A recent wave of articles based on a 2017 report published in the American Journal of Medicine (AJM) has exercisers — especially those who take indoor cycling classes — concerned that over-exercising will lead to muscle meltdown. Clinically, the condition known as rhabdomyolysis, or “rhabdo,” occurs when muscle tissue begins to die, leaking a protein called myoglobin into the bloodstream. Small amounts of myoglobin can be filtered out by the kidneys, but the protein breaks down into substances that can damage kidney cells and too much will shut them down.
Exercise-induced rhabdo among weekend warriors is rare. In the past, it’s been more often associated with soldiers, firefighters, college athletes such as the eight Texas Women’s University volleyball players who were hospitalized with rhabdomyolysis in 2016 and others whose professions or training can be especially physically demanding. The AJM report is based on three spinners out of a study group of 46 who got rhabdo from indoor cycling; 42 of them became injured during their first class.
Causes of rhabdomyolysis.
Rhabdo can be caused by a variety of issues that lead to muscle death or damage, including:
- Trauma, burns or crush injuries
- Severe dehydration
- Severe exertion, as from Spinning®, SoulCycle®, P90X®, CrossFit® and marathon running
- Drug use, including cocaine, amphetamines, statins (cholesterol medications), heroin or PCP
- Extremes in body temperature
- Low phosphate levels
- Seizures or muscle tremors
- Lengthy surgical procedures
- Genetic muscle diseases
None of the articles suggest that you should stop doing high-intensity exercise, as it can provide a variety of health benefits. But you should learn to recognize the symptoms of rhabdo, because the earlier treatment is started, the better.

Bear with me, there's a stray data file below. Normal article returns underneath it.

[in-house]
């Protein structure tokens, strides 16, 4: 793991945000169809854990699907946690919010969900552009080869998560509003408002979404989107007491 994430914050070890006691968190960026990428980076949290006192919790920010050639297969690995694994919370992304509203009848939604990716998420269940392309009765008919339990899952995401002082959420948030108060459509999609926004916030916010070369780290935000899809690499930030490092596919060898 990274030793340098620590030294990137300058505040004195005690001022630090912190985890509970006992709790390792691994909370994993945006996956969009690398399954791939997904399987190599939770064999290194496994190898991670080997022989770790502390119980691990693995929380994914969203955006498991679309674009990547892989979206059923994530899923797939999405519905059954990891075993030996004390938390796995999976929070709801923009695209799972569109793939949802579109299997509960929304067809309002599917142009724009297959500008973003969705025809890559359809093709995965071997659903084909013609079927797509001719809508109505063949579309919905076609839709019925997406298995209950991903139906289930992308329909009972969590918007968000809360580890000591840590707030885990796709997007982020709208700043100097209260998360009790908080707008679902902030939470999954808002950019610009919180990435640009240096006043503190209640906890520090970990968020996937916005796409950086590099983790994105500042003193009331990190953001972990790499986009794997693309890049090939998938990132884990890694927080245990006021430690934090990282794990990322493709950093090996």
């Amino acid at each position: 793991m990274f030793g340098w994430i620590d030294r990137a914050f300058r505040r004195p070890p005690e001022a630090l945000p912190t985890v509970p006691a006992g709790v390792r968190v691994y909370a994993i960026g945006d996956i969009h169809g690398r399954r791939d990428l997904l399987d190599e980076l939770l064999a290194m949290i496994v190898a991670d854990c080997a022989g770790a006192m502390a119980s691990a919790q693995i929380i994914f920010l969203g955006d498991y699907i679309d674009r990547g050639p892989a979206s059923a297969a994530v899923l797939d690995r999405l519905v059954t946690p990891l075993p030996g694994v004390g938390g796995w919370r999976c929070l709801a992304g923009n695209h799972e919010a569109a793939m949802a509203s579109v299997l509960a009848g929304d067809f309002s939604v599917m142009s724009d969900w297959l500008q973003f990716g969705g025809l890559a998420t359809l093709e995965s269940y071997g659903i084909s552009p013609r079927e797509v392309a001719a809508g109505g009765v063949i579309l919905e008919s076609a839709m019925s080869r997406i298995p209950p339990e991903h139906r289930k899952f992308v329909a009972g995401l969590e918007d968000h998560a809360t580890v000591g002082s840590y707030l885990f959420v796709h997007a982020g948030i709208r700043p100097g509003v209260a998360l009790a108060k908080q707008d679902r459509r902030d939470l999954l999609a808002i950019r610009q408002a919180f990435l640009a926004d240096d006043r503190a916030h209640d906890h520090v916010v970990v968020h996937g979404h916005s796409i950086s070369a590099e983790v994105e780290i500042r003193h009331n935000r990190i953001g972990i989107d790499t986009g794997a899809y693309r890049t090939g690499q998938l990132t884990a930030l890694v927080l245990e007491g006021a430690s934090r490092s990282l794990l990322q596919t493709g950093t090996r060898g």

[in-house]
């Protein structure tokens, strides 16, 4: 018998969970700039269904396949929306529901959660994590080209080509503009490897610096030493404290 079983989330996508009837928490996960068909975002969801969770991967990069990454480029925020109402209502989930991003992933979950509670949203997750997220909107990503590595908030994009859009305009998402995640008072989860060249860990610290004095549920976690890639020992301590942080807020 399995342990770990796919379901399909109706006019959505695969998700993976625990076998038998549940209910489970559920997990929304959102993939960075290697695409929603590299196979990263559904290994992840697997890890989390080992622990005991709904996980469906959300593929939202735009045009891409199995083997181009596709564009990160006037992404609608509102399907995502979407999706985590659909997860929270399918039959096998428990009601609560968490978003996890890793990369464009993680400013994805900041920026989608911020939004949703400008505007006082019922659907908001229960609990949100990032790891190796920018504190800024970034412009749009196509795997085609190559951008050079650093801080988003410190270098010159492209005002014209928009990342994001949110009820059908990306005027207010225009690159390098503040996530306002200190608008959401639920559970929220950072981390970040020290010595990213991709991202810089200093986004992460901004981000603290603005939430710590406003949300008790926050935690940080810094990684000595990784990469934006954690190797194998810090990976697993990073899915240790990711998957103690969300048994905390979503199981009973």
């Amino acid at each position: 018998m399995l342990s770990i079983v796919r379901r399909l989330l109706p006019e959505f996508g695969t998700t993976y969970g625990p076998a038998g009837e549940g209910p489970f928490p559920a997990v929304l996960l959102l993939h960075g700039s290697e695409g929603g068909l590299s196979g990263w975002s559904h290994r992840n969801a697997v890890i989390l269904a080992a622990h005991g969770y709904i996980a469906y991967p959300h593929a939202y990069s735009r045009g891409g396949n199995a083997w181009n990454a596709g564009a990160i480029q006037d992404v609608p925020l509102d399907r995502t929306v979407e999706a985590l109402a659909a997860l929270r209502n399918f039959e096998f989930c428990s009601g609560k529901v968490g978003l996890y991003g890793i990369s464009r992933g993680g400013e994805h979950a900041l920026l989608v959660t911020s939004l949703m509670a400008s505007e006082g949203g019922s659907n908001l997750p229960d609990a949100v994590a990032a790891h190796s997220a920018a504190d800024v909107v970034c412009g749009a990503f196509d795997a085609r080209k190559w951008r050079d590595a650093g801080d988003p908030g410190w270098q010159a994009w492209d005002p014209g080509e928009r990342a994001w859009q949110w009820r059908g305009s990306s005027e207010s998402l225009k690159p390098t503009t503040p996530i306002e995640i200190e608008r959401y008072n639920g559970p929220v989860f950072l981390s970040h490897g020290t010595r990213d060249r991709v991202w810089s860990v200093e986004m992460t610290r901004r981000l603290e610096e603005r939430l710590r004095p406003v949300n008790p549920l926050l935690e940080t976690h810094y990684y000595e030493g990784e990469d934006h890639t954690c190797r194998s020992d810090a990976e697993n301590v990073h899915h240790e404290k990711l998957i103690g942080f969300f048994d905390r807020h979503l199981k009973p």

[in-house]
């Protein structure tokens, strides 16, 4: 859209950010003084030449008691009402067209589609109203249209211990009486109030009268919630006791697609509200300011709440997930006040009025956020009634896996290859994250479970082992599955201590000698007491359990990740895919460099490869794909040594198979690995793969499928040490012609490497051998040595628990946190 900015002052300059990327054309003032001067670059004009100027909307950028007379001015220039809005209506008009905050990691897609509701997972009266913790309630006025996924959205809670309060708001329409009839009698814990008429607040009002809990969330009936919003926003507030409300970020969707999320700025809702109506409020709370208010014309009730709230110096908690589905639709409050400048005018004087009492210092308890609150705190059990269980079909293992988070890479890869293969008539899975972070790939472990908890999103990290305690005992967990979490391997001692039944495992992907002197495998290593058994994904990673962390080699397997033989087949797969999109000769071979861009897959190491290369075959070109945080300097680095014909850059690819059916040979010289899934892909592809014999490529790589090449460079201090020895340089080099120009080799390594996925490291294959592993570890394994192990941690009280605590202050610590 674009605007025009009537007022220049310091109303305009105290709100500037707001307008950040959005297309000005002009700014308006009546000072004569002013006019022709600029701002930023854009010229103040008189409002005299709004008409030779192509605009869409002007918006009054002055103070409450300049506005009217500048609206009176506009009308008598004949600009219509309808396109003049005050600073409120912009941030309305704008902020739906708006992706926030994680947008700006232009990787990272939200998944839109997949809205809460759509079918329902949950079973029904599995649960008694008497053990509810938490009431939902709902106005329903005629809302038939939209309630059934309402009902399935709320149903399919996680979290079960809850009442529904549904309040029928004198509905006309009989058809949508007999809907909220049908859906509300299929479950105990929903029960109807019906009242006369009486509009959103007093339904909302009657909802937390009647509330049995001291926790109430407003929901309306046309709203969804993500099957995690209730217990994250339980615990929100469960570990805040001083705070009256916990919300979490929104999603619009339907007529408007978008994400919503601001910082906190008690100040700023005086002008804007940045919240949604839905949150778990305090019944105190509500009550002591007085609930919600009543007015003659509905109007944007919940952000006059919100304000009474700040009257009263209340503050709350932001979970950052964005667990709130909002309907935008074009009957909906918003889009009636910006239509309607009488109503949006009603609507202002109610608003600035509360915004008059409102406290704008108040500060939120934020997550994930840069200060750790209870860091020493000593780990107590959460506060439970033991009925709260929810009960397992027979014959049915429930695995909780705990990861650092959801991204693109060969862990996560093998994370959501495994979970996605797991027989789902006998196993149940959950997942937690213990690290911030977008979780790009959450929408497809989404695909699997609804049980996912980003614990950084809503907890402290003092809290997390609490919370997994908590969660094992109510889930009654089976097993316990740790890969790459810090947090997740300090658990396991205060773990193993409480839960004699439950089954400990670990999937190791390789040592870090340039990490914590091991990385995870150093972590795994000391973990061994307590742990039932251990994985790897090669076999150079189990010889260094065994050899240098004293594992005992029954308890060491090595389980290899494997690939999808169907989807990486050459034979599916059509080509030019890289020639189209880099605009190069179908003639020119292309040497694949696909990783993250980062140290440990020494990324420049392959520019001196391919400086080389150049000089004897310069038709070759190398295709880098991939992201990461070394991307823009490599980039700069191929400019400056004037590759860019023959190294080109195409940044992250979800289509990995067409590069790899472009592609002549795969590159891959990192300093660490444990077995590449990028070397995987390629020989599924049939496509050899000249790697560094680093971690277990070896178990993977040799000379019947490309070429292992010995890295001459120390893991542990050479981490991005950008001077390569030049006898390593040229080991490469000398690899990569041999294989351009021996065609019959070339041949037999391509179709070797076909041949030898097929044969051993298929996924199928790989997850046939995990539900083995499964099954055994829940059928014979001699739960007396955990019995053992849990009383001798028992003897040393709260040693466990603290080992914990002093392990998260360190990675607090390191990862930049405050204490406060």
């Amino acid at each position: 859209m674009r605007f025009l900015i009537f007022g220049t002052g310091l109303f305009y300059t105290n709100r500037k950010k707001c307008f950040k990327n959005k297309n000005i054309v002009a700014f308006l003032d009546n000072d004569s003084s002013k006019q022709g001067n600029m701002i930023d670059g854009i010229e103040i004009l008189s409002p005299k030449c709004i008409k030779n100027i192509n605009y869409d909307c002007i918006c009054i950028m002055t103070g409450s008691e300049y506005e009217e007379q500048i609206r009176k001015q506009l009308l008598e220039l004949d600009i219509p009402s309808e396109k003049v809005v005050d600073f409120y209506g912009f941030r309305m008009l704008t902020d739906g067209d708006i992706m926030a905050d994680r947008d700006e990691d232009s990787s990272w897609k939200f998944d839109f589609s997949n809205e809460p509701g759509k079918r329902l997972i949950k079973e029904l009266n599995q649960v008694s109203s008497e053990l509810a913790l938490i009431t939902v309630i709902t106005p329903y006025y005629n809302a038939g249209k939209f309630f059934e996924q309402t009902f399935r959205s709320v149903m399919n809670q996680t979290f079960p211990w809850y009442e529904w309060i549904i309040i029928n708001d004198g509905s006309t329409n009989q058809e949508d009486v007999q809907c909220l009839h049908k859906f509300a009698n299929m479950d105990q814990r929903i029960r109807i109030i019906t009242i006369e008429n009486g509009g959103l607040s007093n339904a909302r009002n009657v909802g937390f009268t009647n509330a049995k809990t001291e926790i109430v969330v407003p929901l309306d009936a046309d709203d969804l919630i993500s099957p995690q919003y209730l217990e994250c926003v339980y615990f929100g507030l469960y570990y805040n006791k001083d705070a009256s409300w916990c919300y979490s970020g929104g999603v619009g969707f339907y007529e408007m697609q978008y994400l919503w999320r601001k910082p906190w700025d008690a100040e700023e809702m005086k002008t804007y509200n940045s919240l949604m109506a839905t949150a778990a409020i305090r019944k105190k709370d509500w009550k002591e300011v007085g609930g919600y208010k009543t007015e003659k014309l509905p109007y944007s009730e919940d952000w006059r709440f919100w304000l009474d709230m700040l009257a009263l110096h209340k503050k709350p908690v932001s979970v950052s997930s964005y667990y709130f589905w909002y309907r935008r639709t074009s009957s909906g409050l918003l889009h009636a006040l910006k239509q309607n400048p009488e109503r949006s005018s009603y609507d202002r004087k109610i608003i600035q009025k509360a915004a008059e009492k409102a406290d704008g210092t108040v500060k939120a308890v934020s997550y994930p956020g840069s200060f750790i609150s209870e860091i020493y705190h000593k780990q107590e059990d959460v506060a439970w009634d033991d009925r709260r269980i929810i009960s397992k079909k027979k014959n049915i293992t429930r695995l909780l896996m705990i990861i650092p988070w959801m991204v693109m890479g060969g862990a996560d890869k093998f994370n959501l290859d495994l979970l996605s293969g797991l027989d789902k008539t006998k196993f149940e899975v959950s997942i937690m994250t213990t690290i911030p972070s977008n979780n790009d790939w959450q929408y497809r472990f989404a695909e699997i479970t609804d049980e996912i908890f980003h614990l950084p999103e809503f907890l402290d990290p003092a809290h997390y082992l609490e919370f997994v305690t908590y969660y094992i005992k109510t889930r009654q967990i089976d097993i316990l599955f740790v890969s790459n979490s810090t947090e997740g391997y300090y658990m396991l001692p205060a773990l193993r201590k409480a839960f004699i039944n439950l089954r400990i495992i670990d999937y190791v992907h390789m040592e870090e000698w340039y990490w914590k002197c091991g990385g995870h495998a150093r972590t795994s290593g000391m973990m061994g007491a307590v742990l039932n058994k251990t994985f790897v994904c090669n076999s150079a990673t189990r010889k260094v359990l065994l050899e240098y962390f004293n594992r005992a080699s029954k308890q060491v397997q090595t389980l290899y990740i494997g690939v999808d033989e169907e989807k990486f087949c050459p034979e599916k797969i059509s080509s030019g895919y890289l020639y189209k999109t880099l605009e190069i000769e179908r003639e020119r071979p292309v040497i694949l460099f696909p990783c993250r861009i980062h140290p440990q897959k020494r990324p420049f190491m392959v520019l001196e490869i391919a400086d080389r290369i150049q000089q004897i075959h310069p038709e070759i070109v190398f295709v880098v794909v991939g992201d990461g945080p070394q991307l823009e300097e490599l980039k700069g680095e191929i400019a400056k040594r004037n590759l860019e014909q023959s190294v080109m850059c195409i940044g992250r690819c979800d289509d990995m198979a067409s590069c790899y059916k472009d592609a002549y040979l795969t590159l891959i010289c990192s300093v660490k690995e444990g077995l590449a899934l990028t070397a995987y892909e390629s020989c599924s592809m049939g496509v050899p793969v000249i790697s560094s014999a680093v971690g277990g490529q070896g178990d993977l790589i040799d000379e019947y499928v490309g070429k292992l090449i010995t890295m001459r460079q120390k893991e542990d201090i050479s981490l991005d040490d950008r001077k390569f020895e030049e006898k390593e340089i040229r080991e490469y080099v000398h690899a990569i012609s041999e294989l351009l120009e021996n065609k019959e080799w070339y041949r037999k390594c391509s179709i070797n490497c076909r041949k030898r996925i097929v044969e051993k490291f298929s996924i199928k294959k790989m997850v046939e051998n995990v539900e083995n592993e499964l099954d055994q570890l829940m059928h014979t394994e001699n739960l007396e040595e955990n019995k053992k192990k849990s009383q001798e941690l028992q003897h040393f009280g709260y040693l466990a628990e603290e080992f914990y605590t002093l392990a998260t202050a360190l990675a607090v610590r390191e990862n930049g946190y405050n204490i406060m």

Symptoms of rhabdomyolysis.
Here are symptoms of rhabdo to look for:
- Uncommon pain, stiffness, swelling, tenderness or weakness in muscle groups overexerted
- Dark red or brown urine
- Decreased urine output
- Nausea or vomiting
These symptoms can also be present:
- General weakness, fatigue or joint pain
- Unintentional, rapid weight gain, which can signal a dangerous buildup of fluids
Treatment for rhabdomyolysis.
Treatment for rhabdo can include:
- Mild cases involve giving patients fluids to rehydrate and flush out toxins
- More severe cases may involve
- Dialysis in the case of kidney shut-down
- Drainage to relieve pressure on swollen limbs (compartment syndrome)
How to prevent rhabdomyolysis.
As the AJM report noted, exercise-induced rhabdo almost always affects people — even fit ones — trying an aggressive new activity for the first time and overdoing it. Here’s how to make sure it doesn’t happen to you.
- Slowly work up to a new, high-intensity exercise that you’ve never done before or that targets muscle groups you’re not used to working
- This means, in a tough workout class, knowing when to slow down or stop even if the instructor is urging you on
- Tell the instructor that you’re new to this type of exercise
- Stay well-hydrated before, during and after
- Avoid taking nonsteroidal anti-inflammatory drugs (aspirin, ibuprofen and naproxen sodium) after an intense workout, as they can be damaging to kidneys and worsen a case of rhabdomyolysis
If your latest exercise routine has you spinning out of control, look to one of our many Medical City ER locations across North Texas. With average wait times posted online, if you do have an emergency, you can spend less time waiting and more time on the moments that matter most.